loop – the looped portion of the renal tubule. Breslau physiologist. linking the intralobular bile canaliculi with bile ducts in the portal canals. Henry. Johann Otto Leonhard Heubner (1843–1926). Hering–Breuer reflex: lung stretch reflex mediated by the vagus. and then of Clinical Medicine. Clopton Havers (1817–1894). Germany. Carl Ewald Hering (1834–1918). Germany. Royal College of Surgeons in Ireland. USA. Viktor Hensen (1834–1924). Hilton's law: nerves crossing a joint supply the joint. Josef Breuer (1842–1925). Heuser's membrane: the parietal hypoblast layer. Professor of Physiology. Carl Ewald Hering (1834–1918). Hering. the muscles acting on the joint and the skin overlying the joint. stripe – in the organ of Corti (see above) to the outer side of the cells of Deiters (see above). Heschl's transverse temporal gyri: gyri on temporal lobe of brain. Rudolf Peter Heinrich Heidenhain (1834–1897). physiologist. Ireland. Richard Heschl (1824–1881). cells. knot of: the crossing of the tendon of flexor hallucis longus deep to the tendon of flexor digitorum longus in the sole of the foot. German paediatrician. Professor of Anatomy. Kiel. Austria. Arnold Kirkpatrick Henry (1886–1962). . Henle's: fibres: the ‘axons’ of foveal retinal cones running parallel to the retinal surface. physiologist. Vienna. Heidenhain’s trichrome stain: a stain for connective tissue. canals of: fine terminal ductules lined by cuboidal epithelium. physician practising first in London. Hensen’s: node – thickening at the site of the first formation of the primitive streak. Vienna and then Leipzig. Graz. Academy of Military Medicine. Professor of Anatomy successively in Zurich. Heubner’s artery: Cerebral artery.Haversian: canals – central vascular channels in Haversian systems. where he collaborated with Hering. systems – cylindrical units of tissue (osteons) in compact bone. Chester Heuser (1885–1965). embryologist. Friedrich Gustav Henle (1808–1885). then in Isle of Wight. Heidelberg and Göttingen. Dublin. supplies the anteromedial part of the head of the caudate and anteroinferior internal capsule. Vienna and Leipzig. Cracow. Professor of Pathology. UK. layer – outer layer of cells in the root sheath of a hair. psychiatrist and physiologist.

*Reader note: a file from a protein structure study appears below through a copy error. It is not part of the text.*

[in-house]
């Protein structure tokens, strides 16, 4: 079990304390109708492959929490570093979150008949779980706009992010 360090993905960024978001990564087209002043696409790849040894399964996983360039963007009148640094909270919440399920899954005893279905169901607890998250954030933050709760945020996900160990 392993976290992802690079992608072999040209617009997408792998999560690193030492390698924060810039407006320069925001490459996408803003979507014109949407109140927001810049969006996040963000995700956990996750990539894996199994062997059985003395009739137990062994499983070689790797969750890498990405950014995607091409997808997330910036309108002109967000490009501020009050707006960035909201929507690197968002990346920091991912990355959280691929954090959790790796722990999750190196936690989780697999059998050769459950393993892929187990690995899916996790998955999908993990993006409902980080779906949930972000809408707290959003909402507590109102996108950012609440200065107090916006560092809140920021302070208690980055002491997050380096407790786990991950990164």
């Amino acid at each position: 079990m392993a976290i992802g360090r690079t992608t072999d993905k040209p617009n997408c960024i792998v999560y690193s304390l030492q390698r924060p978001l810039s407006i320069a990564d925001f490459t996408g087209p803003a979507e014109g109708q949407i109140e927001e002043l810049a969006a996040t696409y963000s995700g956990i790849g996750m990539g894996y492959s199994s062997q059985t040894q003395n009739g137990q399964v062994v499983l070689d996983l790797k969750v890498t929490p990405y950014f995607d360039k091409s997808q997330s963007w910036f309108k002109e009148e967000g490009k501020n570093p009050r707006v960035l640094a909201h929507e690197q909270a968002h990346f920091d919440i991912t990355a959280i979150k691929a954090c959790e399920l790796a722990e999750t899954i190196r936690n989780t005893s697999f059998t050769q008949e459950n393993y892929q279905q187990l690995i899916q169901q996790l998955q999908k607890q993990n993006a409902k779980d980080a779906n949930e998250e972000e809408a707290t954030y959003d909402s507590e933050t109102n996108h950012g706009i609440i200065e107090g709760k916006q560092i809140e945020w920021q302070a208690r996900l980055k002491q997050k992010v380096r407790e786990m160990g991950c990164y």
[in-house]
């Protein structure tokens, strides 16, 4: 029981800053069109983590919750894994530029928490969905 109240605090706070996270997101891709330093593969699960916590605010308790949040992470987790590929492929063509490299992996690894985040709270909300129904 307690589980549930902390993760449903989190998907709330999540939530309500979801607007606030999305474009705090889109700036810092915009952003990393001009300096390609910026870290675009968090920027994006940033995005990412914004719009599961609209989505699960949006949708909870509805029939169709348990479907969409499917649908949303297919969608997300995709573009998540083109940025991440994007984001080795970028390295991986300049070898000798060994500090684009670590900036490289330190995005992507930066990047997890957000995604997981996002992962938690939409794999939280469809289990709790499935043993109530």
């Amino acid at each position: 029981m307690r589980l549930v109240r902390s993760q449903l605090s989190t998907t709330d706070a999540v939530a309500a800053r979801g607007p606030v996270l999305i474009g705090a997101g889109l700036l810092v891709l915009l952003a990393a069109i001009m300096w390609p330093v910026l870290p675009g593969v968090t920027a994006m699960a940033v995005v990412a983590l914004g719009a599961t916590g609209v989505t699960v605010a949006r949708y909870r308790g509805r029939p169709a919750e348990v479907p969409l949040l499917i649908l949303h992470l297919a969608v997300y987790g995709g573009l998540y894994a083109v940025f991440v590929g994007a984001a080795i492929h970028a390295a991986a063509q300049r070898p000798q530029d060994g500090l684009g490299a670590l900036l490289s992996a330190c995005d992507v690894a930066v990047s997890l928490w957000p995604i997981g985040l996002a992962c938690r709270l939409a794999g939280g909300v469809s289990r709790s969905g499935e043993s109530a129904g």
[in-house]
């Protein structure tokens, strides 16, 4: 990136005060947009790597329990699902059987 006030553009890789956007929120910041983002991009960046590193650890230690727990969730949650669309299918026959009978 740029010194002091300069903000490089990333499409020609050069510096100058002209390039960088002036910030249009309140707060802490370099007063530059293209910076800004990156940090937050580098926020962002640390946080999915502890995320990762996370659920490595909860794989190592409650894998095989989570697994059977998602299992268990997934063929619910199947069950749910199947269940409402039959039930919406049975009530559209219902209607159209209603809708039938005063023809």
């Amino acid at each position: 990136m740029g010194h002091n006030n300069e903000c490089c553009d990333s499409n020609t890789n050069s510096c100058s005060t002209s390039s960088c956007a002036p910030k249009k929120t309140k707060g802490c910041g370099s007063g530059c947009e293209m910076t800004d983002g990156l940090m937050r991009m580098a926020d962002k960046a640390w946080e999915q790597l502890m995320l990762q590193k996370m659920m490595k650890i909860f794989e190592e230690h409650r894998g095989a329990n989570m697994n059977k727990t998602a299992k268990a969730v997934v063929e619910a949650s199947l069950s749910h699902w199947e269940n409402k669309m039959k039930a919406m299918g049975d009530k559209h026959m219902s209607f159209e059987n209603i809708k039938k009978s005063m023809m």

Holden. John Howship (1781–1841). The Netherlands. Hirschsprung's disease: megacolon resulting from congenital absence of autonomic ganglion cells in distal contracted segment. Guy's Hospital. ligament of: meniscofemoral ligament – Humphrey described this ligament as running from the lateral meniscus to the posterior cruciate ligament. Hunter's canal: the subsartorial canal. London. J Isfred Hofbauer (1878–1961). Huntington’s disease (chorea): Autosomal dominant disease characterized by chronic progressive chorea and mental deterioration. Johann Horner (1831–1886). His: bundle of – the atrioventricular bundle of the heart. Harald Hirschsprung (1830–1916). Son of Wilhelm His Senior. Queen Louise Children's Hospital. Professor of Anatomy and then of Surgery. UK. . Zurich. Hurler’s syndrome: genetic disorder resulting in a deficiency in breakdown of mucopolysaccharides in the extracellular matrix. valves of: constrictions of the contours of the umbilical arteries along their course through the umbilical cord. Luther Holden (1815–1905). surgeon. respectively. furcula of – an inverted U which appears in the central wall of the developing pharynx. Hoboken. London. Basle. Göttingen and Berlin. Professor of Ophthalmology. Nicolas van Hoboken (1632–1678). St George's and Charing Cross Hospitals. UK. St George's Hospital. Denmark. UK. Professor of Anatomy. George Sumner Huntington (1850–1916). American physician. Founder of Journal of Anatomy. Horner's syndrome: ptosis and pupillary constriction following interruption of the sympathetic supply to the eyelid and pupil. physician. Described ligation of the femoral artery in the subsartorial canal for popliteal aneurysm. John Hunter (1728–1793). London. German paediatrician. surgeon. surgeon. Harderwyk. Suffered himself from osteomyelitis of the tibia and made special study of bone pathology. line of: transverse skin crease at the groin caused by flexion of the hip. London. Gertrud Hurler (1889–1965). American gynaecologist. Hofbauer cells: placental macrophages in the chorionic villi. then Professor of Medicine and Mathematics in Steinfurt. Cambridge. Professor of Anatomy successively at Leipzig. Switzerland. UK. Copenhagen. Wilhelm His (Junior) (1863–1934). surgeon. George Murray Humphrey (1820–1896).John Hilton (1805–1878). Howship's lacunae: absorption spaces in bone. St Bartholomew's Hospital. Humphrey. UK.